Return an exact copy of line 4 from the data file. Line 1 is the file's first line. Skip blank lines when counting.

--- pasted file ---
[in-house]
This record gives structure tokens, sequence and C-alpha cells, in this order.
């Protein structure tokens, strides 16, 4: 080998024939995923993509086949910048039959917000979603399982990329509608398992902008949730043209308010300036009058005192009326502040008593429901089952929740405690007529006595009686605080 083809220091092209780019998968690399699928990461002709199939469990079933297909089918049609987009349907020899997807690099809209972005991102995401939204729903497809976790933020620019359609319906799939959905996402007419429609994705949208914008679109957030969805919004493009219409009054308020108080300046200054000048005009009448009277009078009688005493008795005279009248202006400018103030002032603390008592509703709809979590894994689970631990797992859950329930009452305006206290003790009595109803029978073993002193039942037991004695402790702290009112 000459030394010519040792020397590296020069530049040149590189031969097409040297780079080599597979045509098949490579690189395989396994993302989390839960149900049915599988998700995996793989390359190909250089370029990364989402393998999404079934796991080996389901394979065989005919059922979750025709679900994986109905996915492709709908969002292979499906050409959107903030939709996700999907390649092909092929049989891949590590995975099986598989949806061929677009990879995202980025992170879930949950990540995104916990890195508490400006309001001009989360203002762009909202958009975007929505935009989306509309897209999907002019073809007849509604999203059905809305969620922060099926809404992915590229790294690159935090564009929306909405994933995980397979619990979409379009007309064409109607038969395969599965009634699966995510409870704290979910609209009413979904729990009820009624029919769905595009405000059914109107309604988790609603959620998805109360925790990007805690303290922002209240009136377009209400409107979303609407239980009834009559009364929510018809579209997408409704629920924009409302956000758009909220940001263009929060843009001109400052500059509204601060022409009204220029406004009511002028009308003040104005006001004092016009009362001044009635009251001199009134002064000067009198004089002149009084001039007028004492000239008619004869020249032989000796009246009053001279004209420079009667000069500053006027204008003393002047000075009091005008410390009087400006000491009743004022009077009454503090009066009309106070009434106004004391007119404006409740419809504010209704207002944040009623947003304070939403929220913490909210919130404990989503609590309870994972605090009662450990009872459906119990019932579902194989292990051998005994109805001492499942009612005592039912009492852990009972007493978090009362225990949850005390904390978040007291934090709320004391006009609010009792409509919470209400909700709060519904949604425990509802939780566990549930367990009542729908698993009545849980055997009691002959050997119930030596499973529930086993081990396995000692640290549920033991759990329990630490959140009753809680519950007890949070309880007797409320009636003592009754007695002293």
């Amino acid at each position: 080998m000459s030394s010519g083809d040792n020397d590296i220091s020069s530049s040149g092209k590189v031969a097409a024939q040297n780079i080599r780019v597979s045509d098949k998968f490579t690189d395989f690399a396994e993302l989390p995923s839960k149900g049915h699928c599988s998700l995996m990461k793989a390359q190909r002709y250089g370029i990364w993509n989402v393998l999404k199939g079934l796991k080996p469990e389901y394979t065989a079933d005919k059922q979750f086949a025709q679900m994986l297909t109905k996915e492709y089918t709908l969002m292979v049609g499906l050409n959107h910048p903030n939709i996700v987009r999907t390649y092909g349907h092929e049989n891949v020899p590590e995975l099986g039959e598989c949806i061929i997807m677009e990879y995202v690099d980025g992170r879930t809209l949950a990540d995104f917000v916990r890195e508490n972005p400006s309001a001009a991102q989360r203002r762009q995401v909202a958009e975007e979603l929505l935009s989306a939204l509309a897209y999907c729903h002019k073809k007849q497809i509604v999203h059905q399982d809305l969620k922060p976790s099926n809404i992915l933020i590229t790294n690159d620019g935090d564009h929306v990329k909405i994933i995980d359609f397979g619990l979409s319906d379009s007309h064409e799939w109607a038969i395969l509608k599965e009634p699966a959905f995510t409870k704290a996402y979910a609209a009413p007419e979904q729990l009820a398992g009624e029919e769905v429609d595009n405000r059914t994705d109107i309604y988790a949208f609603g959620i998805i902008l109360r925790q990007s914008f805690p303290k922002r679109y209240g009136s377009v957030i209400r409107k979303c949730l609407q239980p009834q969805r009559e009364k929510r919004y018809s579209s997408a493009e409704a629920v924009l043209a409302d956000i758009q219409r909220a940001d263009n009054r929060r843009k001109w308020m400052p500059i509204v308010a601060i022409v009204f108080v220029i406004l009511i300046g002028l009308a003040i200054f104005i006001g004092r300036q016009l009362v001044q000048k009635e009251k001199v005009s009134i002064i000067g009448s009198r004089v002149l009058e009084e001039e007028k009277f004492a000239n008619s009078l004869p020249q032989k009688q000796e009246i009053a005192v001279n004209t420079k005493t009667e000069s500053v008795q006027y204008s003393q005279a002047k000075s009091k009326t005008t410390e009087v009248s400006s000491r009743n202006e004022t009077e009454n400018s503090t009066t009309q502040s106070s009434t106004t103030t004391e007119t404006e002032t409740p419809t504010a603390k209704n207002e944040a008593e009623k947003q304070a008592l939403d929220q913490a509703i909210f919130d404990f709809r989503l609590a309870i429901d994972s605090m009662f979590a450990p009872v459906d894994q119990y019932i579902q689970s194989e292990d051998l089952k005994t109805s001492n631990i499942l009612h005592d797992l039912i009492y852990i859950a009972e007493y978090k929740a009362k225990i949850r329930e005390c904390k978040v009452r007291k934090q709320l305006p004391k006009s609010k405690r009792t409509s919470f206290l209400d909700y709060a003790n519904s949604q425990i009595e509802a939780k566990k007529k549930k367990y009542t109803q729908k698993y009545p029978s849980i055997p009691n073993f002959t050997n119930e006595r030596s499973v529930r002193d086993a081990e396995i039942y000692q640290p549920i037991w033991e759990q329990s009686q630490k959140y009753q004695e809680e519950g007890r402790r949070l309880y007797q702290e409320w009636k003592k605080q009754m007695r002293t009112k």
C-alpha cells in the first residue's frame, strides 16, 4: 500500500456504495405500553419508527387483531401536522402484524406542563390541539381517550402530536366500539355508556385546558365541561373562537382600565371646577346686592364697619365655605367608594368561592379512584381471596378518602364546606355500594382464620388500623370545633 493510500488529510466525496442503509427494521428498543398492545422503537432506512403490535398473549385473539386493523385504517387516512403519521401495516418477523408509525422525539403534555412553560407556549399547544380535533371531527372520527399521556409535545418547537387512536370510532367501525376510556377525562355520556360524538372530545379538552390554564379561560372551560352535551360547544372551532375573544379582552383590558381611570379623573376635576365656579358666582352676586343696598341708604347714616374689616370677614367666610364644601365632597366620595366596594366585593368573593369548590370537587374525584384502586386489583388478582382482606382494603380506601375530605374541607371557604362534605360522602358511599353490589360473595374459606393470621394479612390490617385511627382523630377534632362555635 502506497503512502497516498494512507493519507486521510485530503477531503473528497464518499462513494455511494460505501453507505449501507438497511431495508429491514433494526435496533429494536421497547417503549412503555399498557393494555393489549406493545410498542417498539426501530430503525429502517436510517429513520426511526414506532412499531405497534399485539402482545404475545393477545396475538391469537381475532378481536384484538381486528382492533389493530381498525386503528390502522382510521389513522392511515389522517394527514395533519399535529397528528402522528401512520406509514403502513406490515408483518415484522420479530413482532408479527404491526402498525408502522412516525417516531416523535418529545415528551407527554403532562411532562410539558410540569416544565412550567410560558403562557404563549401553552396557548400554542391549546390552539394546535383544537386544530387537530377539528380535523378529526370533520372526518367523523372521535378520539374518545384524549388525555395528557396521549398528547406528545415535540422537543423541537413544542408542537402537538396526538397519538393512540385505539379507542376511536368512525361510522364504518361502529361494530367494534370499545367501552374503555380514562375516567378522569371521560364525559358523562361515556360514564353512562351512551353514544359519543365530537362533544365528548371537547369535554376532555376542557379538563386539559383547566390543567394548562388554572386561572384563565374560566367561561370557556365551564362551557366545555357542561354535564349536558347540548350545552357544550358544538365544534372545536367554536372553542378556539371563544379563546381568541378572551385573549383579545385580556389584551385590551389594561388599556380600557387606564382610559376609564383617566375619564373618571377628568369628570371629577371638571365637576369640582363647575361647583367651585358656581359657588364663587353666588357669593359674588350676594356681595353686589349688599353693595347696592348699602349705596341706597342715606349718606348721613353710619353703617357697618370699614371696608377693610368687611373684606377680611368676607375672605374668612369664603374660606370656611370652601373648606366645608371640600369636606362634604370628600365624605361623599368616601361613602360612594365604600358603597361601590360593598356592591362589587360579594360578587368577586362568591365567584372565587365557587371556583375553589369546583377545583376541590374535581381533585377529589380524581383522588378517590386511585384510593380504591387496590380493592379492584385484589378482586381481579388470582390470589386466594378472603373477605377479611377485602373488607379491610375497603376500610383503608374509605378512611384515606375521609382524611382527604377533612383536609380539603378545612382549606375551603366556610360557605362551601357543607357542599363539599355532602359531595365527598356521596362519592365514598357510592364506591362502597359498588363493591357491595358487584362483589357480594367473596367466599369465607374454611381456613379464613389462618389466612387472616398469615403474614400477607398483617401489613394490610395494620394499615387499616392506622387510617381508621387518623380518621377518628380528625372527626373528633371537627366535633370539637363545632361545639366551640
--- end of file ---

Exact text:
């Amino acid at each position: 080998m000459s030394s010519g083809d040792n020397d590296i220091s020069s530049s040149g092209k590189v031969a097409a024939q040297n780079i080599r780019v597979s045509d098949k998968f490579t690189d395989f690399a396994e993302l989390p995923s839960k149900g049915h699928c599988s998700l995996m990461k793989a390359q190909r002709y250089g370029i990364w993509n989402v393998l999404k199939g079934l796991k080996p469990e389901y394979t065989a079933d005919k059922q979750f086949a025709q679900m994986l297909t109905k996915e492709y089918t709908l969002m292979v049609g499906l050409n959107h910048p903030n939709i996700v987009r999907t390649y092909g349907h092929e049989n891949v020899p590590e995975l099986g039959e598989c949806i061929i997807m677009e990879y995202v690099d980025g992170r879930t809209l949950a990540d995104f917000v916990r890195e508490n972005p400006s309001a001009a991102q989360r203002r762009q995401v909202a958009e975007e979603l929505l935009s989306a939204l509309a897209y999907c729903h002019k073809k007849q497809i509604v999203h059905q399982d809305l969620k922060p976790s099926n809404i992915l933020i590229t790294n690159d620019g935090d564009h929306v990329k909405i994933i995980d359609f397979g619990l979409s319906d379009s007309h064409e799939w109607a038969i395969l509608k599965e009634p699966a959905f995510t409870k704290a996402y979910a609209a009413p007419e979904q729990l009820a398992g009624e029919e769905v429609d595009n405000r059914t994705d109107i309604y988790a949208f609603g959620i998805i902008l109360r925790q990007s914008f805690p303290k922002r679109y209240g009136s377009v957030i209400r409107k979303c949730l609407q239980p009834q969805r009559e009364k929510r919004y018809s579209s997408a493009e409704a629920v924009l043209a409302d956000i758009q219409r909220a940001d263009n009054r929060r843009k001109w308020m400052p500059i509204v308010a601060i022409v009204f108080v220029i406004l009511i300046g002028l009308a003040i200054f104005i006001g004092r300036q016009l009362v001044q000048k009635e009251k001199v005009s009134i002064i000067g009448s009198r004089v002149l009058e009084e001039e007028k009277f004492a000239n008619s009078l004869p020249q032989k009688q000796e009246i009053a005192v001279n004209t420079k005493t009667e000069s500053v008795q006027y204008s003393q005279a002047k000075s009091k009326t005008t410390e009087v009248s400006s000491r009743n202006e004022t009077e009454n400018s503090t009066t009309q502040s106070s009434t106004t103030t004391e007119t404006e002032t409740p419809t504010a603390k209704n207002e944040a008593e009623k947003q304070a008592l939403d929220q913490a509703i909210f919130d404990f709809r989503l609590a309870i429901d994972s605090m009662f979590a450990p009872v459906d894994q119990y019932i579902q689970s194989e292990d051998l089952k005994t109805s001492n631990i499942l009612h005592d797992l039912i009492y852990i859950a009972e007493y978090k929740a009362k225990i949850r329930e005390c904390k978040v009452r007291k934090q709320l305006p004391k006009s609010k405690r009792t409509s919470f206290l209400d909700y709060a003790n519904s949604q425990i009595e509802a939780k566990k007529k549930k367990y009542t109803q729908k698993y009545p029978s849980i055997p009691n073993f002959t050997n119930e006595r030596s499973v529930r002193d086993a081990e396995i039942y000692q640290p549920i037991w033991e759990q329990s009686q630490k959140y009753q004695e809680e519950g007890r402790r949070l309880y007797q702290e409320w009636k003592k605080q009754m007695r002293t009112k």